STEC constitute a public health concern because they can cause food- or waterborne illness, whose clinical spectrum in humans ranges from mild to more severe manifestations, such as diarrhea, hemorrhagic colitis and HUS [52,53,54,55]. Most HUS cases are the life-threatening sequela of STEC intestinal infections [52,53,54,55] and the toxins produced by these bacteria have a causative role in the pathogenesis of HUS [56]. This syndrome represents the most common cause of acute renal failure in early childhood, being also characterized by thrombocytopenia and microangiopathic hemolytic anemia [54,57,58]. STEC strains elaborate Stx1 and Stx2: the two main antigenically distinct variants of Shiga toxin produced by Shigella[ 56]. Stx1 differs from Shiga toxin by a single amino acid in the A chain [59], whereas Stx2 has less than 60% similarity with Shiga toxin [56,58]. The toxins are composed of a B chain (7.7 kDa) organized in a doughnut-like pentamer which enables binding to the specific cellular receptor, the glycolipid globotriaosylceramide (Gb3Cer) [56,58]. The single A chain (32 kDa) is responsible for the enzymatic activity whose maximal expression is dependent on the proteolytic cleavage induced by the cellular protease furin and by reduction of the disulphide bond connecting the two resulting fragments A1 (28 kDa) and A2 (4 kDa) [56,58]. While the latter fragment dips its COOH-terminus into the center of the B-pentameric ring, non-covalently connecting the different chains of the holotoxin [28], the A1 fragment possesses the enzymatic deadenylating activity and directly induces intracellular injuries [56,58]. In humans, only a restricted subset of cells harboring Gb3Cer are targeted by Stx. Microvascular endothelial cells in the kidney, the intestine and the brain express Gb3Cer and, even though the toxins also damage mesangial cells and tubular epithelial cells in the kidney, endothelial injury is considered the main pathogenic event in HUS [56,60]. Targeted endothelial and non-endothelial cells showed a broad spectrum of responses including the production of pro-inflammatory cytokines involved in HUS pathogenesis (as reviewed above) [60,61] and the triggering of the apoptotic program [62,63,64]. In the latter case, multiple pathways seem involved, such as Stx-mediated ribotoxic stress, Stx-induced DNA damage, B chain interaction with cell receptors and endoplasmic reticulum stress response activated by altered host proteins or unfolded A1 fragments in intoxicated cells, with consequent imbalance of pro- and anti-apoptotic Bcl-2 (B-cell lymphoma-2) proteins [62,63,64].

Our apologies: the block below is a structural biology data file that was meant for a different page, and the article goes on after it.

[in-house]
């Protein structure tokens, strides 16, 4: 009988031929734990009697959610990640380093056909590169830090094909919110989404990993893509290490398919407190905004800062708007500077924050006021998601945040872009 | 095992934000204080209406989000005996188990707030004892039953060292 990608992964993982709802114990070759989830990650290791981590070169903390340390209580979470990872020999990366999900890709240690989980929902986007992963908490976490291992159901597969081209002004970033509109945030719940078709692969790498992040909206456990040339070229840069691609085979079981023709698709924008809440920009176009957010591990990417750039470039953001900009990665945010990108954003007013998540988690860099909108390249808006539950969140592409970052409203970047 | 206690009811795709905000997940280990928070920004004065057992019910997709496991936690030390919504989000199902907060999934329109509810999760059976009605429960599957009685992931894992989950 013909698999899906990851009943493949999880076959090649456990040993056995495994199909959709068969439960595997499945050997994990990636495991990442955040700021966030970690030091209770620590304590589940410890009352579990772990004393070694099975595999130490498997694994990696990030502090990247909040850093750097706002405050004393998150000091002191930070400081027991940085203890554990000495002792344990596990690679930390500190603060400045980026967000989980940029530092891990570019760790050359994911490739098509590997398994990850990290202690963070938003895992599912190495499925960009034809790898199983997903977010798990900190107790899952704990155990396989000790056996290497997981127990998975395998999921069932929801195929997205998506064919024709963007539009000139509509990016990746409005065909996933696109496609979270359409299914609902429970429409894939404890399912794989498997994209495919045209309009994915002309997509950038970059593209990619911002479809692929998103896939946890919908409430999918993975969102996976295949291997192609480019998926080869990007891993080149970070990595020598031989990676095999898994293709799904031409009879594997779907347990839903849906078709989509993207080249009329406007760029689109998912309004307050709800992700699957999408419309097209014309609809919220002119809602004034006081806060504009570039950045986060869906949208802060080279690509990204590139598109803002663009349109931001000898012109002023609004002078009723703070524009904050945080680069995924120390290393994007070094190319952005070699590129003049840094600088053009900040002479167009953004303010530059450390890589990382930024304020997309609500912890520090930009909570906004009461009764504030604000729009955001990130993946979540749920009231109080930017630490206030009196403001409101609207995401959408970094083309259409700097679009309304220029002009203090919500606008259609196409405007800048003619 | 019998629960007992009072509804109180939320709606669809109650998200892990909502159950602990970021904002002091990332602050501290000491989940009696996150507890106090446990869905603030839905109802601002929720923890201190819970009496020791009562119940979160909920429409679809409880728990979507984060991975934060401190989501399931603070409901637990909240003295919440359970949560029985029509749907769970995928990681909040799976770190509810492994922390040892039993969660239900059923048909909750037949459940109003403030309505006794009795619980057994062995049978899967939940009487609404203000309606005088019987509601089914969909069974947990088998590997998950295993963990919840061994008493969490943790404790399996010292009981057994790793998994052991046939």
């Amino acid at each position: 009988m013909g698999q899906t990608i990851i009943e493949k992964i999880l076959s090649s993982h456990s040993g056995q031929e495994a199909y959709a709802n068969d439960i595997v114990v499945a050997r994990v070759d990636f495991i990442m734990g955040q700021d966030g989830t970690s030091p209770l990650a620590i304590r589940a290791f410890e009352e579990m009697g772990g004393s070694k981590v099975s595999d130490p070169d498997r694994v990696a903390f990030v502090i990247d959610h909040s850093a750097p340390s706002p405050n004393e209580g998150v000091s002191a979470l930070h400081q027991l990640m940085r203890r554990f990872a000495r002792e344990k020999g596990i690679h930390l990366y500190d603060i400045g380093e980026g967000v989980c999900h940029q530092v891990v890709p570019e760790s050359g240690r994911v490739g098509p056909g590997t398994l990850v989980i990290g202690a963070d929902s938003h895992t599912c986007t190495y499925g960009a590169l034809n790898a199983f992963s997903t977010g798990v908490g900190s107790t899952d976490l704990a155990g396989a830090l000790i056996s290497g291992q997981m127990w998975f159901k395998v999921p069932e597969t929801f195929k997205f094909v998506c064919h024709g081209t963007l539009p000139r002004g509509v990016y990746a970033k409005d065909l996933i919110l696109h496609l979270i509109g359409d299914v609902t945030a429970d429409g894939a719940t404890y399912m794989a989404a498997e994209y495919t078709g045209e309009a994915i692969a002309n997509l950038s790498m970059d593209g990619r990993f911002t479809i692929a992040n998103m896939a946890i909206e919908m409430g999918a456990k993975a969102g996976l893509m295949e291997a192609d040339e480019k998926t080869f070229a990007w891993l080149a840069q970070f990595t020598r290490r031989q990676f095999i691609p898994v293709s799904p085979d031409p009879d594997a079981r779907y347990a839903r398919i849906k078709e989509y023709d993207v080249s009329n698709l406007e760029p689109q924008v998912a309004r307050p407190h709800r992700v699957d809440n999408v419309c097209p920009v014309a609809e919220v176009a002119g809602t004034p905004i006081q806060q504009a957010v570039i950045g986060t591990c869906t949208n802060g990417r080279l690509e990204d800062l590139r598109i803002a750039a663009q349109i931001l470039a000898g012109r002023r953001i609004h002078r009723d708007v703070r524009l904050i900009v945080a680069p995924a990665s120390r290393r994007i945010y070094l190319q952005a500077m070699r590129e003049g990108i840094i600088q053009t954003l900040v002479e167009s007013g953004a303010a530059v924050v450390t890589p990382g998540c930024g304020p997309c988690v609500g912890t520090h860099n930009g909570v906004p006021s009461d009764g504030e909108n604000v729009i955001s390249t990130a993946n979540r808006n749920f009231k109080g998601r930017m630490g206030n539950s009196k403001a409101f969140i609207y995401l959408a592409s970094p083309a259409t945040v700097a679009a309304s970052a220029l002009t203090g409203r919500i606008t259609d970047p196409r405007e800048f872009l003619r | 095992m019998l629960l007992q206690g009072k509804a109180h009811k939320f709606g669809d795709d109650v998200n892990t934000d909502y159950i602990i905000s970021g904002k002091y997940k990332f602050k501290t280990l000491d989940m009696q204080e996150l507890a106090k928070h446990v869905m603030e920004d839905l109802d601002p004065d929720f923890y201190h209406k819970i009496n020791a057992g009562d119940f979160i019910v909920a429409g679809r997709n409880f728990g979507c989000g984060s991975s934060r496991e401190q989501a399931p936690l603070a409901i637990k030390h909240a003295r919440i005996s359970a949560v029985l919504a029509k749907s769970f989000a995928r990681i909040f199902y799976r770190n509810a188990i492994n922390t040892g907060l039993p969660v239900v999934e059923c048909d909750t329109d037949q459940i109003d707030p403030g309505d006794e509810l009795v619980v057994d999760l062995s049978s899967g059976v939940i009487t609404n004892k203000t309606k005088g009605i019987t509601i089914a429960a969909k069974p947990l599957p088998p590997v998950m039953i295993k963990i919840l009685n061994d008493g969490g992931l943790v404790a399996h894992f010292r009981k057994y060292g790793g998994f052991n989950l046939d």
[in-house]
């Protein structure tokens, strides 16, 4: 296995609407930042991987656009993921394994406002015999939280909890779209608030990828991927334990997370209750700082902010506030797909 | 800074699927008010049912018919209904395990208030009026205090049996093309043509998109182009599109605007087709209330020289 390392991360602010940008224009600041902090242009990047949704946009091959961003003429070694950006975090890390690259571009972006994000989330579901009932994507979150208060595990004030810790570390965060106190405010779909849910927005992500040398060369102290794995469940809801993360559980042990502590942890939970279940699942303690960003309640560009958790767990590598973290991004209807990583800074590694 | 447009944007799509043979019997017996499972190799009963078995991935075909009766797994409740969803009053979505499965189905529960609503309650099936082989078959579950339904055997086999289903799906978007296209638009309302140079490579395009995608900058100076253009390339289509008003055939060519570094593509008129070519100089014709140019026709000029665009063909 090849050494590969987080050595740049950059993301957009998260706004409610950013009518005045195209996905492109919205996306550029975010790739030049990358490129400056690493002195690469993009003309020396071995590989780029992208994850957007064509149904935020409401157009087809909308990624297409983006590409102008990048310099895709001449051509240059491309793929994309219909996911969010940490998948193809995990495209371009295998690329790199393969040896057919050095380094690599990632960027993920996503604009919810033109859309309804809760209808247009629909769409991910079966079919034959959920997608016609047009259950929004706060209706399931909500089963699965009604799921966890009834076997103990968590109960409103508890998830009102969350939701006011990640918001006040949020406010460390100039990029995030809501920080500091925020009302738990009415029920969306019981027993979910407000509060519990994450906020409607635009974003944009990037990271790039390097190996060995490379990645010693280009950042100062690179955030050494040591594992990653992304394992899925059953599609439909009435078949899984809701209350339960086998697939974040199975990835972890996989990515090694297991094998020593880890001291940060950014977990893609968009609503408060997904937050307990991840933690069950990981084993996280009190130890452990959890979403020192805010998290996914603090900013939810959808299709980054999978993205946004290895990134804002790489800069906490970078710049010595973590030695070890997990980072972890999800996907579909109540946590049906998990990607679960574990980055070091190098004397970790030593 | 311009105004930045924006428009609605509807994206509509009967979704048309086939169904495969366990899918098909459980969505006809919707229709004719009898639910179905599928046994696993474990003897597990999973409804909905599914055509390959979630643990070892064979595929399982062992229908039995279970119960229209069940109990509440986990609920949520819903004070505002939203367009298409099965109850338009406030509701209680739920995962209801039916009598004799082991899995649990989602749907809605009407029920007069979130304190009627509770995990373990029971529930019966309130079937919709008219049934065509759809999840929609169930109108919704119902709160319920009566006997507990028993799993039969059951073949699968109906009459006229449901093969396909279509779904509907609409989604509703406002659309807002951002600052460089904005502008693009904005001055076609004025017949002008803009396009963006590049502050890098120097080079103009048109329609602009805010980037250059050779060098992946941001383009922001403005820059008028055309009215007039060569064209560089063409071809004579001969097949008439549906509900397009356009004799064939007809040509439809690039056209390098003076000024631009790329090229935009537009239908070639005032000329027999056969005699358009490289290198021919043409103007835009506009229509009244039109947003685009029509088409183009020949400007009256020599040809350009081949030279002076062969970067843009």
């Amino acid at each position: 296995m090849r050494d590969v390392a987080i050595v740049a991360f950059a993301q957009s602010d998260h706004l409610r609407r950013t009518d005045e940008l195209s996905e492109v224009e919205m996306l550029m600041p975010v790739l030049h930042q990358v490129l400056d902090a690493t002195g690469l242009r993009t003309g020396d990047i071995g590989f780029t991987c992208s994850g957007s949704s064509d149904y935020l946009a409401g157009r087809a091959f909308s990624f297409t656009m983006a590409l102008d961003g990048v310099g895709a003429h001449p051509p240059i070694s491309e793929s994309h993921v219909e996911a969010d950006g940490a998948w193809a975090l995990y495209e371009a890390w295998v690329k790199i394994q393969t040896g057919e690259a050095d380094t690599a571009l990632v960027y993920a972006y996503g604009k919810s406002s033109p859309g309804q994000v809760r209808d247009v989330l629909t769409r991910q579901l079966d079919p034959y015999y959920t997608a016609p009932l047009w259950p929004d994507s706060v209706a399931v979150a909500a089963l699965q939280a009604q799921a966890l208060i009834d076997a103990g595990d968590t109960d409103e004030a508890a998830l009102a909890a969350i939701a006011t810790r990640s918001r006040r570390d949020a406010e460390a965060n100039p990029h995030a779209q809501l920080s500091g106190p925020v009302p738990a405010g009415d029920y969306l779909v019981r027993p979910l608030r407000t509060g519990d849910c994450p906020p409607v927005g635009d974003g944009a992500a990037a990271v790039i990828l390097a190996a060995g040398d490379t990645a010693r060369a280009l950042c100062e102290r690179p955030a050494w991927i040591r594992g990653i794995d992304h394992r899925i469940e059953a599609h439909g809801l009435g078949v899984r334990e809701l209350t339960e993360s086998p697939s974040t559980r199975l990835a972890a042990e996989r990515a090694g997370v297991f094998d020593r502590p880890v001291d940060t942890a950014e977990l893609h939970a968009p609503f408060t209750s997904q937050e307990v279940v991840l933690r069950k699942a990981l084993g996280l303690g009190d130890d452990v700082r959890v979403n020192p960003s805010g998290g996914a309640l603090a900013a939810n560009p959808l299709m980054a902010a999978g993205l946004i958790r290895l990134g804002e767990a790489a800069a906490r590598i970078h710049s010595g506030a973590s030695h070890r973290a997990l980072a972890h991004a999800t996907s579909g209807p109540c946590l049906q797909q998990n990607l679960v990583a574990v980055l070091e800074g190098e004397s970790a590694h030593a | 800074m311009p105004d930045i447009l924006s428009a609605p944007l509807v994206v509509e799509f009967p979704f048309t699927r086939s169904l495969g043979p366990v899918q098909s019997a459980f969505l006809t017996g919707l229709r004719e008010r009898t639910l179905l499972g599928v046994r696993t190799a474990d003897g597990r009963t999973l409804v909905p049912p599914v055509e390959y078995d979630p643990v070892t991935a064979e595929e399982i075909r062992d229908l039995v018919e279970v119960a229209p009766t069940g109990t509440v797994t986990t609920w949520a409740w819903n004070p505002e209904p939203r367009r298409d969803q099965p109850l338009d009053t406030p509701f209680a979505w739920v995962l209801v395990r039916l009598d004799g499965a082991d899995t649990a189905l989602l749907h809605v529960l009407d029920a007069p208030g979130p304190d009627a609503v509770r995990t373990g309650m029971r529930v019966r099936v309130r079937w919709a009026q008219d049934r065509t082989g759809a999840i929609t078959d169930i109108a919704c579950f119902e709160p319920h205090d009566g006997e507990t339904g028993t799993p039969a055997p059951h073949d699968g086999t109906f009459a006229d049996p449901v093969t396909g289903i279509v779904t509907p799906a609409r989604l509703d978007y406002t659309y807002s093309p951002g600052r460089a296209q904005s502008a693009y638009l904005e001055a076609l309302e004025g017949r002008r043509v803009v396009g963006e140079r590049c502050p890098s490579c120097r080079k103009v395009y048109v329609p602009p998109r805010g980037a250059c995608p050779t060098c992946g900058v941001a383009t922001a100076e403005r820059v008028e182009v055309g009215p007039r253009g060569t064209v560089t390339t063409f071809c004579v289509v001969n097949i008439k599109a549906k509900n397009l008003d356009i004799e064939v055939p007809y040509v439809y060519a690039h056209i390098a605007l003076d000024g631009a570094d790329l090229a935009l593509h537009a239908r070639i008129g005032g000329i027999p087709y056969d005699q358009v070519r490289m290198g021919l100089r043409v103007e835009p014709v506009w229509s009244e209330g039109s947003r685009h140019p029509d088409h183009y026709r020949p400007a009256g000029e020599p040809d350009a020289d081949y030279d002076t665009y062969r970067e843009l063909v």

After STEC ingestion and a short incubation time (approximately 3–5 days), the initial symptoms (abdominal cramps and diarrhea) are manifested by patients [52,53,56,57]. These symptoms are probably not related to the action of Stx, but are rather caused by the characteristic mechanism of adhesion of these E. coli strains to the gut mucosa [65,66]. Indeed, these bacteria possess the Type III secretion system encoded on the LEE (locus for enterocyte effacement) pathogenicity island. This molecular syringe is responsible for the injection in the enterocytes of LEE and non LEE-encoded effectors allowing the bacterial colonization of the mucosal epithelial cells of the bowel [67]. This results in the intimate adhesion of STEC to the gut mucosa and in the characteristic “attaching and effacing” cytopathology [56,60]. The intestinal brush border is disrupted and the enterocytes in intimate contact with the bacteria lose microvilli and accumulate cytoskeletal components forming structures known as pedestals beneath the cell surface [56,60]. This complex series of events might be sufficient to produce non-bloody diarrhea, without necessarily invoking a role for Stx. It should be noted that several STEC serotypes that are not associated with HUS are LEE positive [67], thus the virulence factors causally involved in the initial symptoms of STEC infections are not sufficient to trigger HUS.